UNLEASH’s senior journalist gets some time with long time UNLEASH collaborator and Spotify CHRO Katarina Berg to discuss how an HR policy a few years in the making really took off because of the unavoidable global events of the last three years. Read on for the insights of a groundbreaking HR thought leader.
Allie Nawrat: Do you feel that there’s been significant gender parity gains in the 2020s so far? How does this situation compare to the 2000s and the 2010s?
Katarina Berg: In one way, it feels like we are not necessarily making the progress, we should; it’s 2023, we should be somewhere else with all these issues, challenges or focus areas. But at the same time, I have to say I think we have seen a couple of things that are positive strands, so let’s keep it hopeful and positive.
AN: Yeah, I did want to ask you, what are the main areas of success that you’ve seen, what are the main areas of progress?
KB: One thing that we all know is that the pandemic was a curse, in many ways, but it was also a blessing. And I think being forced to work from home, we could see that a lot of people, especially the women – I’m not going to be 100% bias here – but we see that the product managers in most homes where you have a family, the women are actually doing the heavy lifting. But taking away the commute, a couple of things happened where most women could actually do things without stressing out the same way that they used to do when they were forced getting into the office all the time.
And then I think we found new ways of doing that, especially companies like Spotify, where we introduced a ‘work from anywhere’ program, so we could tweak and we could iterate on that, and maybe make the workforce even more diverse and, where the place to work is much more inclusive, and where a lot of people with different backgrounds and also different kinds of challenges, feel that they belong.
AN: Could you talk a little bit more about that working from anywhere policy? How does it build that inclusion? What was the motivation behind it?
KB: We started to talk [about it] before the pandemic. We knew that work is something you do not have to have a place you come into, right. So if you have that as the foundation; during COVID-19, we asked all our employees a couple of questions – and we got almost as many answers as employees – but one thing every employee said over and over again was; please don’t take away the freedom and flexibility. So we wanted to build on that.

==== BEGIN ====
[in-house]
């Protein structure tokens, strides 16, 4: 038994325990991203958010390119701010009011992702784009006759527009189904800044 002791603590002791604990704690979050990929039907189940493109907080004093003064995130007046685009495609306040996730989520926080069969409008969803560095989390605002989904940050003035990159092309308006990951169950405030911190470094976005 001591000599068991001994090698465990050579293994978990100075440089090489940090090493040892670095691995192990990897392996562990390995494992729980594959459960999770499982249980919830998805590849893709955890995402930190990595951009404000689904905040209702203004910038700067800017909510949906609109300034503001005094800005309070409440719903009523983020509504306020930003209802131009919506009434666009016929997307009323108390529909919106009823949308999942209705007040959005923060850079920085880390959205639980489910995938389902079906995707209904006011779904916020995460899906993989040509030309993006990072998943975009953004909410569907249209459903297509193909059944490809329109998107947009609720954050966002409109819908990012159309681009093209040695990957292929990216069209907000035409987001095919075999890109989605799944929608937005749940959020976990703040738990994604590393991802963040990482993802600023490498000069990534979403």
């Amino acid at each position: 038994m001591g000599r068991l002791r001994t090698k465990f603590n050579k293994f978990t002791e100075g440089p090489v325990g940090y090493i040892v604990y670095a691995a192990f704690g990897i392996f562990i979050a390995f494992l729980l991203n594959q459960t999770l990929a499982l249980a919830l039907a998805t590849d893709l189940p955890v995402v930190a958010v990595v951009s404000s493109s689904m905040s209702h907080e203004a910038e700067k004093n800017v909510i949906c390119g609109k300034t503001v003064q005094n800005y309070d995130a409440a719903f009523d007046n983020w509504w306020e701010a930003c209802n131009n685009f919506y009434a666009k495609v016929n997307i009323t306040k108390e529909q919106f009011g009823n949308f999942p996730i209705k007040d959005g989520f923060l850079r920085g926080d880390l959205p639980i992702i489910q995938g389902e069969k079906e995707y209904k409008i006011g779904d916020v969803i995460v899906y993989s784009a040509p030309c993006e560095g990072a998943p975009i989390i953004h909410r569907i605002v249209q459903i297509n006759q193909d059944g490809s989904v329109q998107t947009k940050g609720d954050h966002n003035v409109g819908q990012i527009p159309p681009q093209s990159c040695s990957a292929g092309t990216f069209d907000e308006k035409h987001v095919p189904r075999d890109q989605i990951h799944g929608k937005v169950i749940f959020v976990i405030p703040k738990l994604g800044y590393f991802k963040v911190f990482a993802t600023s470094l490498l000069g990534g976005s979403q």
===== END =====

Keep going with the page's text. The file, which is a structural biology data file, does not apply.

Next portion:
And then I tasked Alex Westerdahl (HR business partner at Spotify) and Anna Lundström (VP,HR of Freemium BU at Spotify) in my team to see if that could end up as a program. So they had a couple of jam sessions together with our founder and CEO, Daniel Ek, around what was his vision, and it panned out quite quickly that we wanted to be, or we saw ourselves, as a distributed-first company – and the next era would be that.
So the things that we were hoping for was that we would be more attractive to people, because we didn’t think that we were unique in that sense that only Spotify wants freedom and flexibility. The second thing that was important to us was that we think we can retain people a bit longer if they have that freedom and flexibility. So they can decide where to work that is relevant for them. And the third thing that was also very clear to us that we had a hope – and data was also pointing in that direction – that we could recruit much more diversely, where we didn’t have an office, so when we opened up the program, for people in some of the more underrepresented groups, it would be easier for them to stay in their hometown, in their community, but still work for us.